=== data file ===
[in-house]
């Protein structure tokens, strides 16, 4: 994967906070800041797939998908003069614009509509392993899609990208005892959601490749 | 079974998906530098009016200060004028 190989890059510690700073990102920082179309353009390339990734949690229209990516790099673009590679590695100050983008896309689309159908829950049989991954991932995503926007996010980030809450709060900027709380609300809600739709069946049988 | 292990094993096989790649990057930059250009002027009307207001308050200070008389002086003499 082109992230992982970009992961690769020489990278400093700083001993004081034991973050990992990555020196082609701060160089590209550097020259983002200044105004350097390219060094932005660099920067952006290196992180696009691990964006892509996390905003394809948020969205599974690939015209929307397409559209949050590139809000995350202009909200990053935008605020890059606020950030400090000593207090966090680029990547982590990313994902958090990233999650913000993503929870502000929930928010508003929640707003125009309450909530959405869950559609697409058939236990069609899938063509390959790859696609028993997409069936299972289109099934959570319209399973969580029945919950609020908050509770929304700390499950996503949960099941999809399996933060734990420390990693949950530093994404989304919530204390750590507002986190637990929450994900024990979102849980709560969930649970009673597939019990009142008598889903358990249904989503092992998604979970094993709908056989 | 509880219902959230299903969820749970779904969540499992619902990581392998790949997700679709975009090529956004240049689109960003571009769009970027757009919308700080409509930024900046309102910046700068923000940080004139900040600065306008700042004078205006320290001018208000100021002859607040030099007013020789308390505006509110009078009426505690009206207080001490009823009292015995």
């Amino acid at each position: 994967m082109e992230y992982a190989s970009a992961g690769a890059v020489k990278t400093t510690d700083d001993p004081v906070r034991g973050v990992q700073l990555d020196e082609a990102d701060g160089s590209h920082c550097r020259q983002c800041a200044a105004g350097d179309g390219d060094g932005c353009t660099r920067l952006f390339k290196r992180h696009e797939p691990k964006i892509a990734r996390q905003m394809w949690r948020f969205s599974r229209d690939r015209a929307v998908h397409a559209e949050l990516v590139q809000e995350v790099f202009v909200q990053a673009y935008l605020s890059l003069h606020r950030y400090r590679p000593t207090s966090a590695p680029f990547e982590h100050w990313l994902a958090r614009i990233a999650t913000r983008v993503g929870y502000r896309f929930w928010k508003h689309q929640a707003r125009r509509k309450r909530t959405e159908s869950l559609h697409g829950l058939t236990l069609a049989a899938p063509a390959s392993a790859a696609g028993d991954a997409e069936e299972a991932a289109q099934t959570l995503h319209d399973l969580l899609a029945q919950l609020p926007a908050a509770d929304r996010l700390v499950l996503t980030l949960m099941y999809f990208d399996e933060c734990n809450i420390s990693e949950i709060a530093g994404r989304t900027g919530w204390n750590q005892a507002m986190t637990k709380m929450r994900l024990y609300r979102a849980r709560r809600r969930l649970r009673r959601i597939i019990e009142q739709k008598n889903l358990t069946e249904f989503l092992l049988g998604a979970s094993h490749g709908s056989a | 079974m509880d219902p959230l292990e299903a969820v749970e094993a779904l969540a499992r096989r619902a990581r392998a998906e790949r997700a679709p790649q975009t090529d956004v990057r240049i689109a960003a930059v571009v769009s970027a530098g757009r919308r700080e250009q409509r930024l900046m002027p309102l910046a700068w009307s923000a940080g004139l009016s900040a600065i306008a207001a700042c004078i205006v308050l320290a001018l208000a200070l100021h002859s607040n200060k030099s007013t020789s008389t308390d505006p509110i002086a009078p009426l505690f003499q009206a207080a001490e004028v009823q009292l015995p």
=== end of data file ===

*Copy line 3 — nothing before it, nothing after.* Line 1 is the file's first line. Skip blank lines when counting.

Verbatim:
């Amino acid at each position: 994967m082109e992230y992982a190989s970009a992961g690769a890059v020489k990278t400093t510690d700083d001993p004081v906070r034991g973050v990992q700073l990555d020196e082609a990102d701060g160089s590209h920082c550097r020259q983002c800041a200044a105004g350097d179309g390219d060094g932005c353009t660099r920067l952006f390339k290196r992180h696009e797939p691990k964006i892509a990734r996390q905003m394809w949690r948020f969205s599974r229209d690939r015209a929307v998908h397409a559209e949050l990516v590139q809000e995350v790099f202009v909200q990053a673009y935008l605020s890059l003069h606020r950030y400090r590679p000593t207090s966090a590695p680029f990547e982590h100050w990313l994902a958090r614009i990233a999650t913000r983008v993503g929870y502000r896309f929930w928010k508003h689309q929640a707003r125009r509509k309450r909530t959405e159908s869950l559609h697409g829950l058939t236990l069609a049989a899938p063509a390959s392993a790859a696609g028993d991954a997409e069936e299972a991932a289109q099934t959570l995503h319209d399973l969580l899609a029945q919950l609020p926007a908050a509770d929304r996010l700390v499950l996503t980030l949960m099941y999809f990208d399996e933060c734990n809450i420390s990693e949950i709060a530093g994404r989304t900027g919530w204390n750590q005892a507002m986190t637990k709380m929450r994900l024990y609300r979102a849980r709560r809600r969930l649970r009673r959601i597939i019990e009142q739709k008598n889903l358990t069946e249904f989503l092992l049988g998604a979970s094993h490749g709908s056989a | 079974m509880d219902p959230l292990e299903a969820v749970e094993a779904l969540a499992r096989r619902a990581r392998a998906e790949r997700a679709p790649q975009t090529d956004v990057r240049i689109a960003a930059v571009v769009s970027a530098g757009r919308r700080e250009q409509r930024l900046m002027p309102l910046a700068w009307s923000a940080g004139l009016s900040a600065i306008a207001a700042c004078i205006v308050l320290a001018l208000a200070l100021h002859s607040n200060k030099s007013t020789s008389t308390d505006p509110i002086a009078p009426l505690f003499q009206a207080a001490e004028v009823q009292l015995p």